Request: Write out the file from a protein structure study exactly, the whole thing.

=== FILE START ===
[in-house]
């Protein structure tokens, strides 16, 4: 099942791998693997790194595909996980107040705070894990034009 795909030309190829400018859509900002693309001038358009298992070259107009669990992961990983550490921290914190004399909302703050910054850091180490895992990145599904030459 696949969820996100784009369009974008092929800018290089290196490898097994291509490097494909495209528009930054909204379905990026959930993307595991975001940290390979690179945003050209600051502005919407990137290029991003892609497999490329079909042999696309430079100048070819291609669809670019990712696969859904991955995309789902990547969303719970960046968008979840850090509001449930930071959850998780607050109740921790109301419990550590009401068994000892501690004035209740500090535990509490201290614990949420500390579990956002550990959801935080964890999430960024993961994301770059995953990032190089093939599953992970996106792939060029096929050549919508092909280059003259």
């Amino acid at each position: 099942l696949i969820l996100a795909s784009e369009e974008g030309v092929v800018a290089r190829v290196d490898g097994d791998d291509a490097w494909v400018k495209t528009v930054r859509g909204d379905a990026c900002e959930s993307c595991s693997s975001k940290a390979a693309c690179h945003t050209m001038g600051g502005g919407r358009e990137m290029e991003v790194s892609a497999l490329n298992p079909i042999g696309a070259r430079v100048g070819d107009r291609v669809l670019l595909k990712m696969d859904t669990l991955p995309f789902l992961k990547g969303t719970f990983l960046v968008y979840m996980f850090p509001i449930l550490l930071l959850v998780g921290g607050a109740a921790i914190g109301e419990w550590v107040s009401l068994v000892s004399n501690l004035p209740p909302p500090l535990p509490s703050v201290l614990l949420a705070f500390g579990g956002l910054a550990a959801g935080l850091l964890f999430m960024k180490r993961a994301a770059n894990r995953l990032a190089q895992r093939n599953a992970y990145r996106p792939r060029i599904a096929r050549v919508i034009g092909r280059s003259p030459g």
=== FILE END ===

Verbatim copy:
[in-house]
């Protein structure tokens, strides 16, 4: 099942791998693997790194595909996980107040705070894990034009 795909030309190829400018859509900002693309001038358009298992070259107009669990992961990983550490921290914190004399909302703050910054850091180490895992990145599904030459 696949969820996100784009369009974008092929800018290089290196490898097994291509490097494909495209528009930054909204379905990026959930993307595991975001940290390979690179945003050209600051502005919407990137290029991003892609497999490329079909042999696309430079100048070819291609669809670019990712696969859904991955995309789902990547969303719970960046968008979840850090509001449930930071959850998780607050109740921790109301419990550590009401068994000892501690004035209740500090535990509490201290614990949420500390579990956002550990959801935080964890999430960024993961994301770059995953990032190089093939599953992970996106792939060029096929050549919508092909280059003259």
């Amino acid at each position: 099942l696949i969820l996100a795909s784009e369009e974008g030309v092929v800018a290089r190829v290196d490898g097994d791998d291509a490097w494909v400018k495209t528009v930054r859509g909204d379905a990026c900002e959930s993307c595991s693997s975001k940290a390979a693309c690179h945003t050209m001038g600051g502005g919407r358009e990137m290029e991003v790194s892609a497999l490329n298992p079909i042999g696309a070259r430079v100048g070819d107009r291609v669809l670019l595909k990712m696969d859904t669990l991955p995309f789902l992961k990547g969303t719970f990983l960046v968008y979840m996980f850090p509001i449930l550490l930071l959850v998780g921290g607050a109740a921790i914190g109301e419990w550590v107040s009401l068994v000892s004399n501690l004035p209740p909302p500090l535990p509490s703050v201290l614990l949420a705070f500390g579990g956002l910054a550990a959801g935080l850091l964890f999430m960024k180490r993961a994301a770059n894990r995953l990032a190089q895992r093939n599953a992970y990145r996106p792939r060029i599904a096929r050549v919508i034009g092909r280059s003259p030459g």